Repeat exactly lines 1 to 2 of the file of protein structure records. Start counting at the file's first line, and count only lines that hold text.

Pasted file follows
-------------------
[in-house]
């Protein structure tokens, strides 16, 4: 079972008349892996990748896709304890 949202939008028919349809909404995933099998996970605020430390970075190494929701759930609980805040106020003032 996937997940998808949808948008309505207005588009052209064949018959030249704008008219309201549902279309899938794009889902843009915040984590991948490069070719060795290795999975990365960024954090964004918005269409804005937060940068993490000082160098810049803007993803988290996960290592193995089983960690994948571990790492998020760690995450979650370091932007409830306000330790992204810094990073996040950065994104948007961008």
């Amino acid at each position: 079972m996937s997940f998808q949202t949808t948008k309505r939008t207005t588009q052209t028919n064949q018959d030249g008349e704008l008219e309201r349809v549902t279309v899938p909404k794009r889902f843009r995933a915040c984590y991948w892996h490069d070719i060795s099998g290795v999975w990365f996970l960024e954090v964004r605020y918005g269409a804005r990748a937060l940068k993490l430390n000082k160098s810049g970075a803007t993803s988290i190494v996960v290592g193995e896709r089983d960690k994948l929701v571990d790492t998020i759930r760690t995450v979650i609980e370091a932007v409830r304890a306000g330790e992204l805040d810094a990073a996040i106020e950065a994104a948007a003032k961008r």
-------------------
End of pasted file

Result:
[in-house]
């Protein structure tokens, strides 16, 4: 079972008349892996990748896709304890 949202939008028919349809909404995933099998996970605020430390970075190494929701759930609980805040106020003032 996937997940998808949808948008309505207005588009052209064949018959030249704008008219309201549902279309899938794009889902843009915040984590991948490069070719060795290795999975990365960024954090964004918005269409804005937060940068993490000082160098810049803007993803988290996960290592193995089983960690994948571990790492998020760690995450979650370091932007409830306000330790992204810094990073996040950065994104948007961008």